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background. I’m here to check out how it feels. Stepping out from the taxi in snow-soft quiet, I decide it might be sensible first to walk the route. In the weak afternoon light my eyes are drawn to the dully gleaming ice on the vertically- banked curves. It’s old and greying, patterned by the scars of the season’s steel runners. At intervals the shiny sur- face is streaked with unfortunate red— steering guides to help the drivers judge the curves. (At this point I wonder whether Norwegians have a more refined sense of humour than I had previously given them credit for, or is the choice of colour merely intimidatory?) In the silence and isolation, the atmosphere is

malevolent. “Scary






considered verdict—although the ‘manageable’ bit wavers slightly when I take a close peer down the track from the lower women’s start—I decide against doing the same from the men’s start at the top: best save that for later.

No return Course inspection over, I’m summoned by tannoy back to base and bundle into an old crew bus with my driver, brake- man and fellow passenger. Soon enough, we reach the (very) top and it’s time to go. While the bob is being winched into place, I’m breezily briefed. “Everything’s simple: grab a helmet, climb inside, brace your knees, and grip like hell.”

It’s at this point—inside the stationary bob, beyond turning back—that fear


“the acceleration nails me to the sled, my shoulder and neck mus- cles start to scream...”

takes brief but forceful hold. Brief because, as the bob begins inexorably to move away, I find my thoughts rapidly flicking onto more practical issues (like am I slipping out).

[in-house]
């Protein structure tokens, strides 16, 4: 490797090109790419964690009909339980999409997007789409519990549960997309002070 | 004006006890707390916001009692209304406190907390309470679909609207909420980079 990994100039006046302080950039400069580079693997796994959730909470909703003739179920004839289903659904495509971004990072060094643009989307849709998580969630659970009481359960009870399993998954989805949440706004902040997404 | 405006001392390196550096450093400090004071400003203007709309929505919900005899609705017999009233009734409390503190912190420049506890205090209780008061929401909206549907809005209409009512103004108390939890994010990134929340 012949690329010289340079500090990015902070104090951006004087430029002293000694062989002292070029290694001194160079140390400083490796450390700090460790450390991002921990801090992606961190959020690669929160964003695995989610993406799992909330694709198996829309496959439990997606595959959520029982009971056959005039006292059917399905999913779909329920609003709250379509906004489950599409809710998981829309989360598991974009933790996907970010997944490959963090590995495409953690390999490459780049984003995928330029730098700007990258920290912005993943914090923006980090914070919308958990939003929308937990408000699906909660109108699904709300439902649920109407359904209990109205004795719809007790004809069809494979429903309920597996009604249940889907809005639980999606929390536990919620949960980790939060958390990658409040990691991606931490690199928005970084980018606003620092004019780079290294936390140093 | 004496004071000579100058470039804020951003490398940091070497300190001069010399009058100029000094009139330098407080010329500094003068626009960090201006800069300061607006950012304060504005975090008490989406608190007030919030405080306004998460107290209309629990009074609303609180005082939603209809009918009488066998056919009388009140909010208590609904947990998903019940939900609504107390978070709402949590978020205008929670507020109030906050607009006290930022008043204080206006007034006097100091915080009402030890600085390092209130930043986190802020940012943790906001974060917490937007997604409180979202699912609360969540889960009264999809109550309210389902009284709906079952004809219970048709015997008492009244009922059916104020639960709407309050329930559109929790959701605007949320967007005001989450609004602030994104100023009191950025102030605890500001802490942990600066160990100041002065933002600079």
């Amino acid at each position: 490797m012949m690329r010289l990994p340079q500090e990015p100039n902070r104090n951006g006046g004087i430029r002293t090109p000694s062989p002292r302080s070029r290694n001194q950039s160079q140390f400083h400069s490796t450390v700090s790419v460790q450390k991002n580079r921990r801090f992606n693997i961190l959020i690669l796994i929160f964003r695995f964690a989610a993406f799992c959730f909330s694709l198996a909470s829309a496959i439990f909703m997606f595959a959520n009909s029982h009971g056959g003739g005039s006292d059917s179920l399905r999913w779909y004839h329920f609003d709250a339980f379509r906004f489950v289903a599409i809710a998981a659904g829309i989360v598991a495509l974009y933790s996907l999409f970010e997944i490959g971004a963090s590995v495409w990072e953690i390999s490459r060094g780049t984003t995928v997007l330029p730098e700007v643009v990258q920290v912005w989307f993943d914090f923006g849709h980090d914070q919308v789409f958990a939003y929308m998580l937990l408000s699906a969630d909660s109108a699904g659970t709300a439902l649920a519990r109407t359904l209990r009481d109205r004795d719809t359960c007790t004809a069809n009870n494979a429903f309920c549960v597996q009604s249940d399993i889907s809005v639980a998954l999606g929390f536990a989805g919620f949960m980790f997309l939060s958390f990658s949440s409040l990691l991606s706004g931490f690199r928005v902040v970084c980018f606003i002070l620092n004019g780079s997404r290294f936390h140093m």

With gathering speed, the dull rumble of the ice grows beneath my legs to reach a growling roar. The first turn sees a surge of adrenalin, then a second, third, fourth—each sharper and faster than the last. Once gravity really gets a grip, the bob hurtles through the course with the turns now coming one on top of the other too fast to count. As the twisting acceleration nails me to the sled, and my shoulder and neck muscles start to scream, the dominant and not wholly attractive sensation is of my head being forced slowly, but irresistibly, between my knees. (It’s at a time like this that you appreciate that the sport’s powers-that-be are not simply killjoys in limiting bob runs to a minute or so in length.) Thankfully, just as I am beginning to think my neck won’t hold out much longer, the track abruptly straightens up, the brakes are flung on, in we grind to a halt in a freezing spray of ice.

Where at the beginning there was gnawing fear, it’s now replaced by unconstrained euphoria. I’ve survived, and, hey, it was actually sort of fun.

Some, a few, climb out and set up another run right there and then. If that’s you, beware: you’re well on the way to being hooked, for if you’re a speed junkie there really is very little to match the cold, the ice and the G’s. For me, however, once is enough. It’s an experience I’ll never forget: an amazing adventure, even if next time I’ll leave it to the pros.

© A.B. Flint.

Top Women’s Start, Lillehammer bob track; Bottom Bobraft exiting Turn 12


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